Losing a loved one is extremely difficult, and even years after their passing it can still hurt. At holidays and life milestones, their absence can feel especially painful, knowing that they’re not around for those special moments.
But there are ways you can celebrate their memory, and keep their spirit alive with you at those moments.
That’s what one woman discovered recently—two years after her father’s death, she found a unique way of commemorating him on her big day.
Kait Olidis, a 28-year-old from Toronto, Canada, was devastated when she lost her father, Jim, to cancer in 2015.
“He was a great dad,” Olidis told People. “We had a pretty close family growing up and everyone was a part of it … He had a big impact on not only our life, but my friends’ as well.”
“He was the ultimate family man,” she told Inside Edition.
“He was always there, always encouraging us to do whatever we needed to do.”
After her father died, friends and family brought roses to his funeral, an appropriate choice:
“He always gave roses to my mom on Valentine’s Day,” Olidis explained. “At his service, it was like an abundance of flowers.”
So many flowers, in fact, that it seemed a shame to let them go to waste. “We decided to keep them and just dry them out.”
The family was unsure what to do with the dried flowers—but then a few months later, an opportunity presented itself. Olidis got engaged to her boyfriend, Benett, and suddenly she knew just what to do.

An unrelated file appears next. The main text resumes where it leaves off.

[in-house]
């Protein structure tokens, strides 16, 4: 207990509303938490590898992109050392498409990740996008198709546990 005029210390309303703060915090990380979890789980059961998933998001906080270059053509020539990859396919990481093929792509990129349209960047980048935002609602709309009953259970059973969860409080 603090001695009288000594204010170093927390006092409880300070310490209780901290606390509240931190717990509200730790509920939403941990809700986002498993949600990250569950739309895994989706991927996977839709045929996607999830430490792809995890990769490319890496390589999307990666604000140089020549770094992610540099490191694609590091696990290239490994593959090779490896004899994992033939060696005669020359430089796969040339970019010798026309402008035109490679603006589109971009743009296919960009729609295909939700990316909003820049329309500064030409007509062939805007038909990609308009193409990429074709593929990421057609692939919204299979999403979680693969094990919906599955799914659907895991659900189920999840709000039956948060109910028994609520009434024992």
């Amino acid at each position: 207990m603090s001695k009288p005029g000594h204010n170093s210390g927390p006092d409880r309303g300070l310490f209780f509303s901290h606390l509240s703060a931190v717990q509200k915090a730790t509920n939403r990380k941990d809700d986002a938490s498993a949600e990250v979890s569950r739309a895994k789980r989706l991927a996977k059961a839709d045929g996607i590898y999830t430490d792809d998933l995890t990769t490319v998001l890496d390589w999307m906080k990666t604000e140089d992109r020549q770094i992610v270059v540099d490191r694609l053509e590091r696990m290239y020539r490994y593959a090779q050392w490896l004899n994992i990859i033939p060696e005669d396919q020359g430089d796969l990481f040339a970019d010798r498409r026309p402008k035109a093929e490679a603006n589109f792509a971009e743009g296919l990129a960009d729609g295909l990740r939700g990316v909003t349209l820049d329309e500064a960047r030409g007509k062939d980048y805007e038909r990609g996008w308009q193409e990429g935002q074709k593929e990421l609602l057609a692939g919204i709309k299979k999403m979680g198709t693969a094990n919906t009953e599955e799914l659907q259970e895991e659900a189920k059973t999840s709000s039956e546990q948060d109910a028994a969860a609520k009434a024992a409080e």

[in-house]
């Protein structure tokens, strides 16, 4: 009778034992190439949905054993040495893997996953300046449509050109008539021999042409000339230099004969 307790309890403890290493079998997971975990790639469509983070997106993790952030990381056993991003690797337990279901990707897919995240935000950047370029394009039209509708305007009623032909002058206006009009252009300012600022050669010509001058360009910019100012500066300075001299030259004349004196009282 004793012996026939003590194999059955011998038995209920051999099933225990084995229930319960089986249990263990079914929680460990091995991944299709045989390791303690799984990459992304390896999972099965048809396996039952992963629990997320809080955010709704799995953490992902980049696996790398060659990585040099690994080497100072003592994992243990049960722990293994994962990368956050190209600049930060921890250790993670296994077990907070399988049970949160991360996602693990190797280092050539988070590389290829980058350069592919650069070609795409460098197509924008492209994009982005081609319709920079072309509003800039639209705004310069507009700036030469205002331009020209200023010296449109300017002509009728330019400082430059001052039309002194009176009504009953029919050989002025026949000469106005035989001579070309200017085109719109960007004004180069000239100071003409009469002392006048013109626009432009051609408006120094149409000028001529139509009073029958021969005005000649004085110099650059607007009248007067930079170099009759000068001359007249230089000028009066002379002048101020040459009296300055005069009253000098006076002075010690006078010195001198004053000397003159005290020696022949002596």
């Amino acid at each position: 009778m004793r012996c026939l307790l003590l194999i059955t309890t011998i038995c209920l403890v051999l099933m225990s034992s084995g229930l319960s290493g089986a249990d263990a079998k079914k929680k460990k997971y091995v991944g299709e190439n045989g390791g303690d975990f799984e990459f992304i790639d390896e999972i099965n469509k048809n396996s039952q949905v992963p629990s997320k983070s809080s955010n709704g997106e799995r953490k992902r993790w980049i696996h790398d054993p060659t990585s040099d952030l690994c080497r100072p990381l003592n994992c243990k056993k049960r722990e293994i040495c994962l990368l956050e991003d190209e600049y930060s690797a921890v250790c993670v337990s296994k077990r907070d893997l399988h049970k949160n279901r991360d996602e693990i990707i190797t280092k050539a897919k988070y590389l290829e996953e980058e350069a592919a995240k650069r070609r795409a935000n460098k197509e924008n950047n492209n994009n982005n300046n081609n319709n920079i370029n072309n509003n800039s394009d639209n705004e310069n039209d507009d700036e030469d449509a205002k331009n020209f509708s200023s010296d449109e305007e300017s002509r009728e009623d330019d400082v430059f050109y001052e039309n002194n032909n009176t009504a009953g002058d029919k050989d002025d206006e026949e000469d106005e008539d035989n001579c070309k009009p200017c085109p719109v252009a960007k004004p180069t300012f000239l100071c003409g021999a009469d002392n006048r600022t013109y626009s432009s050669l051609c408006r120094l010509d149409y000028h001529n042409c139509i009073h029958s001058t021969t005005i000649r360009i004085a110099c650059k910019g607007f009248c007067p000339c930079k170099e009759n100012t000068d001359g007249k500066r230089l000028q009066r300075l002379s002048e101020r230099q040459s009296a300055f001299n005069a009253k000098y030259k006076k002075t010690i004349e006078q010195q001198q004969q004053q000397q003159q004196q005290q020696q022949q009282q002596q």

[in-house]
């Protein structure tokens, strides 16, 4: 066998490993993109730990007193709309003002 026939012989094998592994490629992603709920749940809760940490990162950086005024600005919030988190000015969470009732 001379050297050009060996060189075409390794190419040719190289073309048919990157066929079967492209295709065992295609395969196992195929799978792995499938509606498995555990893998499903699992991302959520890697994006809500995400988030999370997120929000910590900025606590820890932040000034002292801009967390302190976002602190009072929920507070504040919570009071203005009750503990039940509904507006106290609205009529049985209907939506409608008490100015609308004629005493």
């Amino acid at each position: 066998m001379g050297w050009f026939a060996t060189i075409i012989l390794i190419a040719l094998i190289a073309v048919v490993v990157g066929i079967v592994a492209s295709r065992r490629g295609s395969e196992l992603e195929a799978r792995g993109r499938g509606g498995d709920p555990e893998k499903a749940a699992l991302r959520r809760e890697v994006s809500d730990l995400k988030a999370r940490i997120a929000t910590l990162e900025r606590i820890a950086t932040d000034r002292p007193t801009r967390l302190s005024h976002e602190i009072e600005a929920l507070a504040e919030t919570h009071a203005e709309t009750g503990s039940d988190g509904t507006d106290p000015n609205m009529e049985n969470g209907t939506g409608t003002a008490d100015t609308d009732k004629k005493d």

“I figured that I wanted to incorporate them in my wedding.”
She decided to use the dried rose pedals as confetti.
“Confetti is kind of one thing that’s a lot of fun during weddings when people are coming back down the aisle,” she told People. “So with all the rose petals that we did have, I thought it would be special to have them thrown at us.”
So after Olidis was married in August, she walked down the aisle with her new husband as she was showered with rose pedals.
While her father couldn’t be there to walk her down the aisle or dance with her, he was still part of her special day in spirit.
“That was definitely a really, really special moment,” Olidis explained.
“I kind of felt his presence even more because that was part of him, his favorite flowers.”
The rose pedals weren’t the only way her late father was remembered at the ceremony.
“We all had a little memory charm on our bouquets or corsages,” Olidis told People. “There were photos put up throughout. We had saved him a seat as well.”
And that seat was adorned with a poem:
I’m in heaven for your wedding, so what shall I do?
I’ll come down to earth to spend it with you.
So save me a seat just one empty chair.
You may not see me but I will be there.
All these touches helped the wedding be a joyous, celebratory occasion rather than a sad one.
“There have been a lot of life events that have happened since he’s been gone,” Olidis said. “[I’m going to miss] him being here.”
“The flowers kind of added a touch.”